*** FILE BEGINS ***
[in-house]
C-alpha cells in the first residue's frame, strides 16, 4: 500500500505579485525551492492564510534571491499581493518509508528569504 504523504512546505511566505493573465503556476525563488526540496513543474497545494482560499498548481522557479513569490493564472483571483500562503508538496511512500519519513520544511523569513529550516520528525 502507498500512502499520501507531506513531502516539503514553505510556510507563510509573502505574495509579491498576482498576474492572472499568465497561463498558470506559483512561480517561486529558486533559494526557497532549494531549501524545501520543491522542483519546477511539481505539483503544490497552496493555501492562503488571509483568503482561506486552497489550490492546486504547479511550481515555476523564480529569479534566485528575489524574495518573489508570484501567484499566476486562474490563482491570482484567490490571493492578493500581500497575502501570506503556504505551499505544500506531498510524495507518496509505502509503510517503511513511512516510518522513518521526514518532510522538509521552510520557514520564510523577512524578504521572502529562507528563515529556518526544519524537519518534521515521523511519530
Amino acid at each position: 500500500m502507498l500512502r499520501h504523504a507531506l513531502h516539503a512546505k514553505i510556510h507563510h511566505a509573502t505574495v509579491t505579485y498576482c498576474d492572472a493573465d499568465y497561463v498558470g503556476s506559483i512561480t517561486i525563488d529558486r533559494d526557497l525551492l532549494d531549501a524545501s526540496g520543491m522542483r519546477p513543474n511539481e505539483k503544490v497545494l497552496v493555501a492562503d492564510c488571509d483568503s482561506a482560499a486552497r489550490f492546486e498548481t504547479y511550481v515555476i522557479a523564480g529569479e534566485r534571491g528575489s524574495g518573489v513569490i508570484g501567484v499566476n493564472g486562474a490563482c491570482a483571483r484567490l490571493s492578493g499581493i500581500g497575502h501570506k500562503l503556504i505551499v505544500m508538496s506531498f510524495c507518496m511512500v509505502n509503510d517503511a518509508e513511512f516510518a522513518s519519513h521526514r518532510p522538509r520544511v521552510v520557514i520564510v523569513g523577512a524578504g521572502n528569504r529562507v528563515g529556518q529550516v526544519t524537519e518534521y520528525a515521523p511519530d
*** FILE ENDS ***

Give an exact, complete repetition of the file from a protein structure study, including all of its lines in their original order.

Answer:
[in-house]
C-alpha cells in the first residue's frame, strides 16, 4: 500500500505579485525551492492564510534571491499581493518509508528569504 504523504512546505511566505493573465503556476525563488526540496513543474497545494482560499498548481522557479513569490493564472483571483500562503508538496511512500519519513520544511523569513529550516520528525 502507498500512502499520501507531506513531502516539503514553505510556510507563510509573502505574495509579491498576482498576474492572472499568465497561463498558470506559483512561480517561486529558486533559494526557497532549494531549501524545501520543491522542483519546477511539481505539483503544490497552496493555501492562503488571509483568503482561506486552497489550490492546486504547479511550481515555476523564480529569479534566485528575489524574495518573489508570484501567484499566476486562474490563482491570482484567490490571493492578493500581500497575502501570506503556504505551499505544500506531498510524495507518496509505502509503510517503511513511512516510518522513518521526514518532510522538509521552510520557514520564510523577512524578504521572502529562507528563515529556518526544519524537519518534521515521523511519530
Amino acid at each position: 500500500m502507498l500512502r499520501h504523504a507531506l513531502h516539503a512546505k514553505i510556510h507563510h511566505a509573502t505574495v509579491t505579485y498576482c498576474d492572472a493573465d499568465y497561463v498558470g503556476s506559483i512561480t517561486i525563488d529558486r533559494d526557497l525551492l532549494d531549501a524545501s526540496g520543491m522542483r519546477p513543474n511539481e505539483k503544490v497545494l497552496v493555501a492562503d492564510c488571509d483568503s482561506a482560499a486552497r489550490f492546486e498548481t504547479y511550481v515555476i522557479a523564480g529569479e534566485r534571491g528575489s524574495g518573489v513569490i508570484g501567484v499566476n493564472g486562474a490563482c491570482a483571483r484567490l490571493s492578493g499581493i500581500g497575502h501570506k500562503l503556504i505551499v505544500m508538496s506531498f510524495c507518496m511512500v509505502n509503510d517503511a518509508e513511512f516510518a522513518s519519513h521526514r518532510p522538509r520544511v521552510v520557514i520564510v523569513g523577512a524578504g521572502n528569504r529562507v528563515g529556518q529550516v526544519t524537519e518534521y520528525a515521523p511519530d